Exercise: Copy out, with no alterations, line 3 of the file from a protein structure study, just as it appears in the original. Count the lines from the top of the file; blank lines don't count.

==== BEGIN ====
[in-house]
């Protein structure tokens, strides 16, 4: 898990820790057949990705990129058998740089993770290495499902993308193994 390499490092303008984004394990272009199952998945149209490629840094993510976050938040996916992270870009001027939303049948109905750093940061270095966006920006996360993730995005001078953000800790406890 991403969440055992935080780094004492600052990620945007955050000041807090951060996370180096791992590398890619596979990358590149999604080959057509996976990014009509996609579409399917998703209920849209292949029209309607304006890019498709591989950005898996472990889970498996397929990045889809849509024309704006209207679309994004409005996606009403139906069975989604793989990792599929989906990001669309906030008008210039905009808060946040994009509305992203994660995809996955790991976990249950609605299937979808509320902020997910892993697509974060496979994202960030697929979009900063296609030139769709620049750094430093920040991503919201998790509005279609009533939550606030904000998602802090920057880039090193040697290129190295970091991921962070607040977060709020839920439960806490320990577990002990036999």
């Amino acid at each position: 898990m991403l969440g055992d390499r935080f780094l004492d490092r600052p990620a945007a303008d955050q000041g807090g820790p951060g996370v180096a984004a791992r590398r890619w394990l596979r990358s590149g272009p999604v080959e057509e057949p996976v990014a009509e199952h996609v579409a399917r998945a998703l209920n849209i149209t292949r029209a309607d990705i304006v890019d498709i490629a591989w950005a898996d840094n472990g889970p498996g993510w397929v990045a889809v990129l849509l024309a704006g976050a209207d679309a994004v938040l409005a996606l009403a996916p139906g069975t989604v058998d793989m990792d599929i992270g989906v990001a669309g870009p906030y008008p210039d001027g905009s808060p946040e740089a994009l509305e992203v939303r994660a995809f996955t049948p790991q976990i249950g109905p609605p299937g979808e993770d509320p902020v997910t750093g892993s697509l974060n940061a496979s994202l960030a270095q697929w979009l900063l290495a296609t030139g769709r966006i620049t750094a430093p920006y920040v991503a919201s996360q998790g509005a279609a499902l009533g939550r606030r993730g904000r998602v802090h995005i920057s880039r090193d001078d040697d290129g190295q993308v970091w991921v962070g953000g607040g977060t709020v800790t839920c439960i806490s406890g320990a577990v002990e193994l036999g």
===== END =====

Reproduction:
């Amino acid at each position: 898990m991403l969440g055992d390499r935080f780094l004492d490092r600052p990620a945007a303008d955050q000041g807090g820790p951060g996370v180096a984004a791992r590398r890619w394990l596979r990358s590149g272009p999604v080959e057509e057949p996976v990014a009509e199952h996609v579409a399917r998945a998703l209920n849209i149209t292949r029209a309607d990705i304006v890019d498709i490629a591989w950005a898996d840094n472990g889970p498996g993510w397929v990045a889809v990129l849509l024309a704006g976050a209207d679309a994004v938040l409005a996606l009403a996916p139906g069975t989604v058998d793989m990792d599929i992270g989906v990001a669309g870009p906030y008008p210039d001027g905009s808060p946040e740089a994009l509305e992203v939303r994660a995809f996955t049948p790991q976990i249950g109905p609605p299937g979808e993770d509320p902020v997910t750093g892993s697509l974060n940061a496979s994202l960030a270095q697929w979009l900063l290495a296609t030139g769709r966006i620049t750094a430093p920006y920040v991503a919201s996360q998790g509005a279609a499902l009533g939550r606030r993730g904000r998602v802090h995005i920057s880039r090193d001078d040697d290129g190295q993308v970091w991921v962070g953000g607040g977060t709020v800790t839920c439960i806490s406890g320990a577990v002990e193994l036999g």